Annie conducting a health survey in Spanish with the villagers.
While conducting the health and sanitation survey, the students found that a lack of drainage infrastructure in More Tomorrow made it very difficult to travel from house to house during the rainy season. Also, the results of the survey revealed that villagers were sick more frequently during the rainy season. The most common illnesses found in the village were mosquito-borne and water-borne diseases such as malaria, hepatitis, and fungal infections.
This family was described as being the neediest in More Tomorrow. Their house is located in the marshiest part of the village. When the AEA students interviewed the mother, she told them they didn’t have a latrine and that their house was falling apart because of repeated flooding.
The surveys administered by the students documented the villager’s health and sanitation practices. The students have future plans to work with villagers to help implement composting latrines.
Villagers build their own rainwater catchment systems to avoid getting water from the river.
During a past trip to More Tomorrow, AEA students installed a water spigot at the school, which will be connected to the water tower once it’s completed.
Kimberly showed Jose some drainage ideas from the book Field Guide to Environmental Engineering for Development Workers. The students believe that if they could work with the villagers to develop a drainage plan and obtain the tools they need – primarily, shovels – the villagers would be able to implement their own drainage system rather than continue waiting on the government to help them with infrastructure.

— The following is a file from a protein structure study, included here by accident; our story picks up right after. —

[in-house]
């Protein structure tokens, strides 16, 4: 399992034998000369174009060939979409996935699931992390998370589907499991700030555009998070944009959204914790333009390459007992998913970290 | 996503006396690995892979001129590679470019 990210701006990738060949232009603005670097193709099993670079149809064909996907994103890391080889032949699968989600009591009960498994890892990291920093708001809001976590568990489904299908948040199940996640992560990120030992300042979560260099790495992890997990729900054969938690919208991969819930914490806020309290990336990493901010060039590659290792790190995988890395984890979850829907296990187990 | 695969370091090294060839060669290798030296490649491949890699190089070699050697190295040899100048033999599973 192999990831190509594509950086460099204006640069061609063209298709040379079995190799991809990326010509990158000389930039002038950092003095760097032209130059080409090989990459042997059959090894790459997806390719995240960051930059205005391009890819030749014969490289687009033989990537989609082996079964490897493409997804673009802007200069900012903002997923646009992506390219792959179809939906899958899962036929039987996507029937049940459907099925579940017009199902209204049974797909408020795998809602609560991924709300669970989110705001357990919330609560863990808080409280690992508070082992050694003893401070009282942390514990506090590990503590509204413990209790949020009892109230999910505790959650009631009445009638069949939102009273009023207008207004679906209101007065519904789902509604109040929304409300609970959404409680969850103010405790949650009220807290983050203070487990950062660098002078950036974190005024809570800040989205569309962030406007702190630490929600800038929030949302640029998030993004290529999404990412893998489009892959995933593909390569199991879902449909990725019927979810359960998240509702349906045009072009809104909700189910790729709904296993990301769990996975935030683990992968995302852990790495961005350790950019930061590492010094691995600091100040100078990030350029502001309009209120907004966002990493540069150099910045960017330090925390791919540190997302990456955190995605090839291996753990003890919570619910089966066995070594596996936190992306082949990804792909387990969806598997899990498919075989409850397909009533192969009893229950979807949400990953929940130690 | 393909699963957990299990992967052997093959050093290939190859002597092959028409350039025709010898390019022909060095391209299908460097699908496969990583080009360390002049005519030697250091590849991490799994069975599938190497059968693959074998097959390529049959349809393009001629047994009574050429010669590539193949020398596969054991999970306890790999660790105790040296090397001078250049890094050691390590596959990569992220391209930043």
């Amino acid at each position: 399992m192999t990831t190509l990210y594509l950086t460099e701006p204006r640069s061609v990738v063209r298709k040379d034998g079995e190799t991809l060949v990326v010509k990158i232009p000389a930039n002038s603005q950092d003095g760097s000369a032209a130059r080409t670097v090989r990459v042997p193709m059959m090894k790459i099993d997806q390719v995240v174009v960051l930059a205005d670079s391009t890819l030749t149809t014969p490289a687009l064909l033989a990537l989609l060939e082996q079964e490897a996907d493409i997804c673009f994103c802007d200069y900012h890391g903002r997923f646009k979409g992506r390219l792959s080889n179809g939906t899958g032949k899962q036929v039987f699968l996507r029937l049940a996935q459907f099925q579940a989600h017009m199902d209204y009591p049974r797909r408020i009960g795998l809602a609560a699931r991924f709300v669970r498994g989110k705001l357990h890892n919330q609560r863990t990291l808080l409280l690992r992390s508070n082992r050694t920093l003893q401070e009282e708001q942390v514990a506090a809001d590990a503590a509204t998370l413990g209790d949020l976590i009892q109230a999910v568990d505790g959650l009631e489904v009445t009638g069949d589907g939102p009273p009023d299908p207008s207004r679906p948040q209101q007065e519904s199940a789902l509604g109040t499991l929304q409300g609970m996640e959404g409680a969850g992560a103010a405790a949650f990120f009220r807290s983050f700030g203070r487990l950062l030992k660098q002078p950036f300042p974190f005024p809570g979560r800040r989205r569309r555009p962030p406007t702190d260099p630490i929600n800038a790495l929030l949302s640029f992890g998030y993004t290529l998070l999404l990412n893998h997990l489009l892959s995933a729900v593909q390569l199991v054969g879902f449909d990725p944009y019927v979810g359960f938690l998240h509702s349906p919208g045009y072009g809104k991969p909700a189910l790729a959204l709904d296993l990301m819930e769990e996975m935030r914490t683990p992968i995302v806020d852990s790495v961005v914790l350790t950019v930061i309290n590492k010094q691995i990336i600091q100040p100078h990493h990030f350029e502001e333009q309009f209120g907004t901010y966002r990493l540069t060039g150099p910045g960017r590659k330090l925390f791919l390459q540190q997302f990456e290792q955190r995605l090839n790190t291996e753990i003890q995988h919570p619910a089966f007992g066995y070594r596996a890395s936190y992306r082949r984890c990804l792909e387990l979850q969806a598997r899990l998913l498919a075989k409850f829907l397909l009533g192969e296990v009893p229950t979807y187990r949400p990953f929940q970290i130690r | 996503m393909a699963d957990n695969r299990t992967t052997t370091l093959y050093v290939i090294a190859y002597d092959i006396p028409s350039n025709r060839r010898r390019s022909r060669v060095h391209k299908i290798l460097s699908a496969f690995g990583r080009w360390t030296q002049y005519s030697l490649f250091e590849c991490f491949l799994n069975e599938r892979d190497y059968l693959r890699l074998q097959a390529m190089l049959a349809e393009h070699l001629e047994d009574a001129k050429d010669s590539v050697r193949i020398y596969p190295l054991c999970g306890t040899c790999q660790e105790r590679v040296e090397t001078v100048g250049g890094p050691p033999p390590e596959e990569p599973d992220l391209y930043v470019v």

Jake reviewed the water tower plans with village chairman Michael Myvette (left) and Jose.
This was an outdoor kitchen in one of the houses. At some point, the students would like to work with villagers to improve air quality. Interventions related to improving indoor air quality are not as widespread as those designed to improve conditions related to water and sanitation. However, there is a still a substantial need to address this issue in the developing world. According to the Field Guide to Environmental Engineering for Development Workers, “In the developing world, up to 90% of rural households use unprocessed solid fuels for their daily cooking and heating needs. This use can expose inhabitants to high levels of pollutants for 3-7 hours per day.”
This is the home of Terrence Sutherland, one of the students’ translators/guides in the village. His kitchen is located outside, in front of the house; notice the black soot.
The students with Nina Hernández, center, the Peace Corps director for Belize. This photo was taken following their meeting with Nina to describe the health and sanitation conditions in More Tomorrow. Currently, there is no Peace Corps Volunteer (PCV) in More Tomorrow due to safety concerns related to frequent flooding. Nina promised the students that they would put More Tomorrow on the list of places to send Belizean PCVs.
Legs of Erin, Max, and Annie on the last day of AEA’s trip. The majority of the bites are from sand fleas and fire ants.
The next phase of AEA’s involvement in More Tomorrow will be to work with villagers to implement drainage and composting latrines. Together, these two engineering projects will reduce the breeding grounds for mosquitos and the likelihood for water-borne diseases.